The 49ers quarterback had actually sat for several games but this time it was both widely reported and criticised as the quarterback was in uniform and was about to take to the field for the first time in 10 months.
After a meeting with NFL rookie and Green Beret Nate Boyer, Kaepernick decided to take a knee rather than sit during the national anthem to protest racial inequality and police brutality.
“Colin Kaepernick is standing up against all of this injustice that exists in America. You should be allowed,” King said from his home in Georgia.
“We’re the nation that claims that we have freedom and justice and you can you have the right to protest.
“And that’s what he was doing. And yet you lose your job. That’s just not right. That is wrong on all levels”
African American athlete activism has a long tradition stretching back over a hundred years. Apart from Kaepernick, other high-profile examples fighting racial injustice include 200m medallists Tommie Smith and John Carlos raising their fists on the podium at the 1968 Olympics.
Dr Harry Edwards, a world-renowned expert on the sociology of sport and founder of the Olympic Project for Human Rights (OPHR), played a key role in leading action against racial injustice in the late 1960s.
He met Dr Martin Luther King Jr and said the civil rights leader understood the power of sport and how a boycott of the 1968 Olympics could bring change.
Dr Edwards, who has worked at the 49ers as a staff consultant and player personnel development counsellor, advised Kaepernick and was also the inspiration behind the protests of Carlos, Smith and other US athletes at the 1968 Games in Mexico City.
In recent years he has acted as counsel to NBA and WNBA stars who want to use their sporting platform to take a stand. His message to athletes today is the same as 1968.
“Have fun, love what you’re doing. Become a champ, become the greatest at what you do on the face of this earth. That stage will be the platform from which you make an even more impactful statement than you do through your athletics.
“It’s not accidental that all of these athletes: Jesse Owens, Joe Lewis, Jack Johnson, Paul Robeson, Smith, Carlos, Jim Brown, Bill Russell, Arthur Ashe, Curt Flood, Colin Kaepernick, LeBron James, Maya Moore, Wilma Rudolph. All of these were great athletes first!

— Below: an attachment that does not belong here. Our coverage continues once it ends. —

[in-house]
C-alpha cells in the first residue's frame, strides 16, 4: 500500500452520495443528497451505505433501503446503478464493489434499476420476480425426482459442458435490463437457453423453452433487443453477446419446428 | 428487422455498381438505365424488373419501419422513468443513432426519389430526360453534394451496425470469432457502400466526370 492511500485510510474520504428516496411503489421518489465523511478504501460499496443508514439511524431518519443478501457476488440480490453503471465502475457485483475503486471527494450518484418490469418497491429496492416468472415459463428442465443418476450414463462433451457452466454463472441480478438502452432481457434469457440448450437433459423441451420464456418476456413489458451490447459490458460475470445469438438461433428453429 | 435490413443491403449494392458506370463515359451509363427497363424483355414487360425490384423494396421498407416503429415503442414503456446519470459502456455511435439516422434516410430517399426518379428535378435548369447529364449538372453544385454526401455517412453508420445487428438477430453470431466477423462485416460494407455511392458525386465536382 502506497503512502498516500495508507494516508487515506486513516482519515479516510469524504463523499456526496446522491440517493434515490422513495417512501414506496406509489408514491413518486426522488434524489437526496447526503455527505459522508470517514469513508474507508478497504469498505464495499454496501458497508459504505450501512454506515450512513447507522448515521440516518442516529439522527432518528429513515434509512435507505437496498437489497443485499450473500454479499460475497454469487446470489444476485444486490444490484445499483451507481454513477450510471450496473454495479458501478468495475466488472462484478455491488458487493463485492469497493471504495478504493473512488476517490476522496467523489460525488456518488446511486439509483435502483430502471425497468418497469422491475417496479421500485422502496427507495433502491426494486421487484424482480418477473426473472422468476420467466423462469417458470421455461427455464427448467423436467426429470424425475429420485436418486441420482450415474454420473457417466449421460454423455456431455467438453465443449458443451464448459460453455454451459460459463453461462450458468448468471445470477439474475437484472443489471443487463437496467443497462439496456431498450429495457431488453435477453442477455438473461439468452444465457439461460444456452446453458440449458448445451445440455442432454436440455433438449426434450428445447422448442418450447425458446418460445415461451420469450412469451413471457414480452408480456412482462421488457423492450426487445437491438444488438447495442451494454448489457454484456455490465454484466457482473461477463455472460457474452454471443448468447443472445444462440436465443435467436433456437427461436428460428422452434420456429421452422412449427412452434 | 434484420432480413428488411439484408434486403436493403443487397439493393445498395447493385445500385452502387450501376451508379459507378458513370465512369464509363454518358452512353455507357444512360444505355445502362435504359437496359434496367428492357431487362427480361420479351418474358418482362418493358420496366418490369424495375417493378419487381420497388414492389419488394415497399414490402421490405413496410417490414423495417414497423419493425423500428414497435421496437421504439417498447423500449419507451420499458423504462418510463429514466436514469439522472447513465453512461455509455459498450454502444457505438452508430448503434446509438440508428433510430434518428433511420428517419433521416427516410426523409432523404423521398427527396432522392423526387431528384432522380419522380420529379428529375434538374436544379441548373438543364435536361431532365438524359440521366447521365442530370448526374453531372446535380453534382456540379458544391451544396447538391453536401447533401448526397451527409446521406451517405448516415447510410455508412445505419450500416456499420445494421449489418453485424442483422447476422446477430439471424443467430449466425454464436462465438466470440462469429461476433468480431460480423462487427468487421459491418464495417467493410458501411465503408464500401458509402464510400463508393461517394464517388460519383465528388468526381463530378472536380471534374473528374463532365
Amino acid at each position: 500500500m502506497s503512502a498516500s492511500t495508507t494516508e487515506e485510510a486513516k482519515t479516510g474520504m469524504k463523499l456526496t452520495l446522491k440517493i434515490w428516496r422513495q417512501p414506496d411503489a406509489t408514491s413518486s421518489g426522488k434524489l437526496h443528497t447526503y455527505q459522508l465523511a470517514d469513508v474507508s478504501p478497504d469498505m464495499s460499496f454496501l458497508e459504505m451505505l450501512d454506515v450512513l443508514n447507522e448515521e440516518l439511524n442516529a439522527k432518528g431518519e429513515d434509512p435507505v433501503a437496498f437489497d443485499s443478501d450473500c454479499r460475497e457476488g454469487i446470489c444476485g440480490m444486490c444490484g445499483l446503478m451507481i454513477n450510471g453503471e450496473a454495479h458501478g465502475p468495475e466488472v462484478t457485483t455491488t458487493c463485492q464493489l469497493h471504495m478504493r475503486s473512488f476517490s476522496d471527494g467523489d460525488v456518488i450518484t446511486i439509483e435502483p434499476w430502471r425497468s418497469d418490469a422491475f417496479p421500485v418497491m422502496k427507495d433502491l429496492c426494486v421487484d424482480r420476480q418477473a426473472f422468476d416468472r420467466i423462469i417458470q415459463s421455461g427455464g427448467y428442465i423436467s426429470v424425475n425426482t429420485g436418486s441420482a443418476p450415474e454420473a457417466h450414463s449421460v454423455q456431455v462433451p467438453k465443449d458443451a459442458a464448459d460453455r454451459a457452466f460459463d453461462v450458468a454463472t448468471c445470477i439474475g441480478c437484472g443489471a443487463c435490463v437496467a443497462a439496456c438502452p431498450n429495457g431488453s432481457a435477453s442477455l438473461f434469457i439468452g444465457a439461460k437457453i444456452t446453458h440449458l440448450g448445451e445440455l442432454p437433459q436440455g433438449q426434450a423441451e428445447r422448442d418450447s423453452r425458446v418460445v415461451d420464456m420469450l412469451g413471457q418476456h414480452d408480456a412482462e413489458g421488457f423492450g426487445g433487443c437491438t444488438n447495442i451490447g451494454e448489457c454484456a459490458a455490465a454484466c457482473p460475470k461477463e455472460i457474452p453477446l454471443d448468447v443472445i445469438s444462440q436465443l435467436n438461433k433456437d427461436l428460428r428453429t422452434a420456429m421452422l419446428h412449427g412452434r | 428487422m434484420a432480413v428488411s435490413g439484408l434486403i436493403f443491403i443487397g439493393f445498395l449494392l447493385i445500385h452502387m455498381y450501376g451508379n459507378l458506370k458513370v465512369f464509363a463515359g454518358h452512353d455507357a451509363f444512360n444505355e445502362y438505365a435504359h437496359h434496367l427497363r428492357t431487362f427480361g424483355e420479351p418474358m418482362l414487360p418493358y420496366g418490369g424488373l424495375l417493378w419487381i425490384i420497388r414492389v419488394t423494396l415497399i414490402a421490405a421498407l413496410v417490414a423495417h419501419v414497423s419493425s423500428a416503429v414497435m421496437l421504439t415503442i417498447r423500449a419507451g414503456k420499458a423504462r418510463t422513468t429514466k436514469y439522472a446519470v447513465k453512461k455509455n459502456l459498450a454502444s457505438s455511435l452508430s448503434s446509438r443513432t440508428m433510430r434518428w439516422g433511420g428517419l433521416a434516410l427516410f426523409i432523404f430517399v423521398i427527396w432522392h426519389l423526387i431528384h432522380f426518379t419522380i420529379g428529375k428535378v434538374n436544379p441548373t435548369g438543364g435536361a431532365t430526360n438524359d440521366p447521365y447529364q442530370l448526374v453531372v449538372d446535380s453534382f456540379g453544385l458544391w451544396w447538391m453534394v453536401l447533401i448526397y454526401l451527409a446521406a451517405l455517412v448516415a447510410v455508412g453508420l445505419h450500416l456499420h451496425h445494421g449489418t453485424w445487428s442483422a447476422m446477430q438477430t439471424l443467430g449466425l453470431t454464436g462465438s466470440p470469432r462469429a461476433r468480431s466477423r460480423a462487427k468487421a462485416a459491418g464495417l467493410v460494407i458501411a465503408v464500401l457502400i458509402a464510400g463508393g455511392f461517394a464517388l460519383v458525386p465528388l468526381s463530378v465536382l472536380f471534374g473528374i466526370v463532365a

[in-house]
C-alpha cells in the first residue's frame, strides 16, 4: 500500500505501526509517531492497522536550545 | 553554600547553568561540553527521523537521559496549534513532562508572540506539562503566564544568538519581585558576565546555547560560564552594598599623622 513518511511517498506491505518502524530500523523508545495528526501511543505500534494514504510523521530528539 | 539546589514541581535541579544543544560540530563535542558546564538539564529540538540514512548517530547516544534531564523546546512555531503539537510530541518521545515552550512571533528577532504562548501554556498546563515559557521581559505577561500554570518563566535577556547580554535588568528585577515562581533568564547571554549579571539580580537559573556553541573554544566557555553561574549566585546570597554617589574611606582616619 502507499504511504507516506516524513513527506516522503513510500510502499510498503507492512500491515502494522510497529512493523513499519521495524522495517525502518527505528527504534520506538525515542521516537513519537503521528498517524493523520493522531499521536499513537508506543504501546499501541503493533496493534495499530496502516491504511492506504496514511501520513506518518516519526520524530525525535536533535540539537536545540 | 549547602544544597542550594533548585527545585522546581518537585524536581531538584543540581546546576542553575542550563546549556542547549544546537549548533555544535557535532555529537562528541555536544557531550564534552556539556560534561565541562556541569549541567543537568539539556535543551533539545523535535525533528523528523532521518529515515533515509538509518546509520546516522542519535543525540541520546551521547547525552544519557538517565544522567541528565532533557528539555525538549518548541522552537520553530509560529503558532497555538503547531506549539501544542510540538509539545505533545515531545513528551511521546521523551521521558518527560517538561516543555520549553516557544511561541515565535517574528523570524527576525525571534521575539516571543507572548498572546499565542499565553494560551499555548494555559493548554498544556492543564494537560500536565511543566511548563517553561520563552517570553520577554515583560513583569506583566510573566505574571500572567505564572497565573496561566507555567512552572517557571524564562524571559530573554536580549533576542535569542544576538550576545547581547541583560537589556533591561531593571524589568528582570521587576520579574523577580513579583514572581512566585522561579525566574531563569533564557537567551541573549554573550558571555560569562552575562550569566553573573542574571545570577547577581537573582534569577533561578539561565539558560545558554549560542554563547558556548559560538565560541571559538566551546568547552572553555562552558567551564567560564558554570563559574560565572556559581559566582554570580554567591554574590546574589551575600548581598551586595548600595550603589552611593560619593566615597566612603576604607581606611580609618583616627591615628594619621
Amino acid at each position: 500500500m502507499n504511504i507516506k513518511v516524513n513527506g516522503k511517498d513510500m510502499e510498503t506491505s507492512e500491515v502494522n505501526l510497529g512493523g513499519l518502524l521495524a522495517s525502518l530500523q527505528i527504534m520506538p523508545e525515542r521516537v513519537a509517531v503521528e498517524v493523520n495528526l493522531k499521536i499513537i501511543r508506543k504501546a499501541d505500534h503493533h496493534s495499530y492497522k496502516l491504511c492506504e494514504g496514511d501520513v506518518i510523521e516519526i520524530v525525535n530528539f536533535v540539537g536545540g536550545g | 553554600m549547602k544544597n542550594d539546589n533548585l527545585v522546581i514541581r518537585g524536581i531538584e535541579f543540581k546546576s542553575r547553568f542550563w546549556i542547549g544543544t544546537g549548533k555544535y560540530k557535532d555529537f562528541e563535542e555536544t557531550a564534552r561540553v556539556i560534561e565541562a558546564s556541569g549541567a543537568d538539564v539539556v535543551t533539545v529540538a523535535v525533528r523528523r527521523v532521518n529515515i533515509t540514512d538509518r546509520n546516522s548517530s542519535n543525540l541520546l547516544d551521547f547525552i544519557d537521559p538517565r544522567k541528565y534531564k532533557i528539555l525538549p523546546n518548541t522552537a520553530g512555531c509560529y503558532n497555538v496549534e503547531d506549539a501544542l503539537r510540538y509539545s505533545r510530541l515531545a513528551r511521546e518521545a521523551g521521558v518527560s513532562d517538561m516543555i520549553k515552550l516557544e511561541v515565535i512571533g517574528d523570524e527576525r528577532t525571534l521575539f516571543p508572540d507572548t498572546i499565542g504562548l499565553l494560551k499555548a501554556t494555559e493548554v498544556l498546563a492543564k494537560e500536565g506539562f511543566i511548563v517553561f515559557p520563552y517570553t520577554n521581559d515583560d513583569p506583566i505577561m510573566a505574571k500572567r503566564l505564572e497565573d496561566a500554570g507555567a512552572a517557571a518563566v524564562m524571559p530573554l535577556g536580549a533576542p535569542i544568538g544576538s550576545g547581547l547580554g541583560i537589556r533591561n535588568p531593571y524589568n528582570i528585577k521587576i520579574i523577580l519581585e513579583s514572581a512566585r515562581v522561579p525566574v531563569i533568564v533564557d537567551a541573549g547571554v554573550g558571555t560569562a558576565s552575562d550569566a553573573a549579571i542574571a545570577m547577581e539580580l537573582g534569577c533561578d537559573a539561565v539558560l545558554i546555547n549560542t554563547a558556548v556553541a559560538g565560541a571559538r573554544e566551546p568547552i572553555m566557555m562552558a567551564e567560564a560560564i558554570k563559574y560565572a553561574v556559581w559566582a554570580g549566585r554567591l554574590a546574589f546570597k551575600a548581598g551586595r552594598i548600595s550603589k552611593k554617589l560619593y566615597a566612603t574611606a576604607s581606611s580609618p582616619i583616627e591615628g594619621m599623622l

“If you are a great athlete, the platform that you’re seeking on these broader issues becomes bigger, becomes higher, and it becomes a whole lot more difficult to simply write you off as a disgruntled loser who is angry and upset because you’re not everything you want to be in an athletic world.”
“So I always told the athletes the same thing. Be great. Look to serve, first of all be a great athlete because that is the stage, that is the platform from which you will address these other issues that are even more important than your own individual outcomes in sports to you”, said Edwards, the author of the 1969 book The Revolt of the Black Athlete.
‘The world understands racism after George Floyd’s murder’
King, who was 10 when his father was assassinated in 1968, believes we are starting to see substantial progress in many countries around the world.
He said: “When George Floyd died that whole month and a half or so afterwards, maybe longer than that, there were protests on every continent.
“Certainly in Europe, certainly in Australia, certainly on the African continent, in South America, in Canada. The only place there probably were no protests may have been Antarctica!
“Most of these countries or many of these countries are vast majority-white countries. You had whites leading these demonstrations and that incident, that tragedy, the world knows George Floyd and understands.
“It’s almost like racism now is understood.
“I think that we’re seeing a level of consciousness in CEOs that at least is on the transition of changing. The change has not come yet [or] totally manifested itself.”
‘Dad wanted to eradicate racism … I believe we will’
Sports stars and teams have been willing to take a much more active role in protests in the last year. The idea of not willing to play to improve society is now an option for many players and teams around the world.
For Martin Luther King III, sport can play a pivotal role in continuing his father’s legacy.
He said: “Dad wanted to eradicate what he called the triple evils of poverty, racism and violence, and he defined them. And unfortunately, you know, part of my dream is for us to overcome these evils because we can. The fact of the matter is, we have not done it.
Does King believe we can achieve that? “I think we will,” he replied straight away.
“I’m going to continue to work for these things and build a coalition with others who are interested in working. And the reality is, yes we will get there.
“Dad told us back in 1968 that I’ve been to the mountaintop and I’ve seen the promised land. And he also went on to say that we will get there as a people. I may not be with you then, but we as a people will get to the promised land. I believe that, I have to believe that each and every day.
“And I’ve seen individual progress, phenomenal individual progress. I just have not seen that translate transfer down to the masses.
“We can make it happen.”